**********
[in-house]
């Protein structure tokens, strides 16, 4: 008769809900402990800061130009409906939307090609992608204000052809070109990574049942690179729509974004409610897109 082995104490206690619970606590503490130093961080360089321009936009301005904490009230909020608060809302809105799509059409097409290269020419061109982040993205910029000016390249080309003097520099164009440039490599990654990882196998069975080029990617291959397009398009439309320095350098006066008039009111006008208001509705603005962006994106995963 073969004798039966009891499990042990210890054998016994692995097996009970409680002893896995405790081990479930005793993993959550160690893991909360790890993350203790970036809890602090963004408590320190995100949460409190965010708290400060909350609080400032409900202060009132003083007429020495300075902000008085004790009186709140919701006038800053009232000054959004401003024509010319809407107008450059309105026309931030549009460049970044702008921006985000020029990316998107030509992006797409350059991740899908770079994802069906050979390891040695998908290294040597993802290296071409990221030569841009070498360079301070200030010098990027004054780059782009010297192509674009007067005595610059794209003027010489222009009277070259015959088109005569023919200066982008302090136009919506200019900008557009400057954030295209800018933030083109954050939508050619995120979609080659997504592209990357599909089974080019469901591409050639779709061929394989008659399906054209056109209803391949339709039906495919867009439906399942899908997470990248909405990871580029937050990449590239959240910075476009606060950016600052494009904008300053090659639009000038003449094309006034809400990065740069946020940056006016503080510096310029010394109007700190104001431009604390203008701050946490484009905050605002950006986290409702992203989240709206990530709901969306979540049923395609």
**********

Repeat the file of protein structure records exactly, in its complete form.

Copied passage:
[in-house]
């Protein structure tokens, strides 16, 4: 008769809900402990800061130009409906939307090609992608204000052809070109990574049942690179729509974004409610897109 082995104490206690619970606590503490130093961080360089321009936009301005904490009230909020608060809302809105799509059409097409290269020419061109982040993205910029000016390249080309003097520099164009440039490599990654990882196998069975080029990617291959397009398009439309320095350098006066008039009111006008208001509705603005962006994106995963 073969004798039966009891499990042990210890054998016994692995097996009970409680002893896995405790081990479930005793993993959550160690893991909360790890993350203790970036809890602090963004408590320190995100949460409190965010708290400060909350609080400032409900202060009132003083007429020495300075902000008085004790009186709140919701006038800053009232000054959004401003024509010319809407107008450059309105026309931030549009460049970044702008921006985000020029990316998107030509992006797409350059991740899908770079994802069906050979390891040695998908290294040597993802290296071409990221030569841009070498360079301070200030010098990027004054780059782009010297192509674009007067005595610059794209003027010489222009009277070259015959088109005569023919200066982008302090136009919506200019900008557009400057954030295209800018933030083109954050939508050619995120979609080659997504592209990357599909089974080019469901591409050639779709061929394989008659399906054209056109209803391949339709039906495919867009439906399942899908997470990248909405990871580029937050990449590239959240910075476009606060950016600052494009904008300053090659639009000038003449094309006034809400990065740069946020940056006016503080510096310029010394109007700190104001431009604390203008701050946490484009905050605002950006986290409702992203989240709206990530709901969306979540049923395609």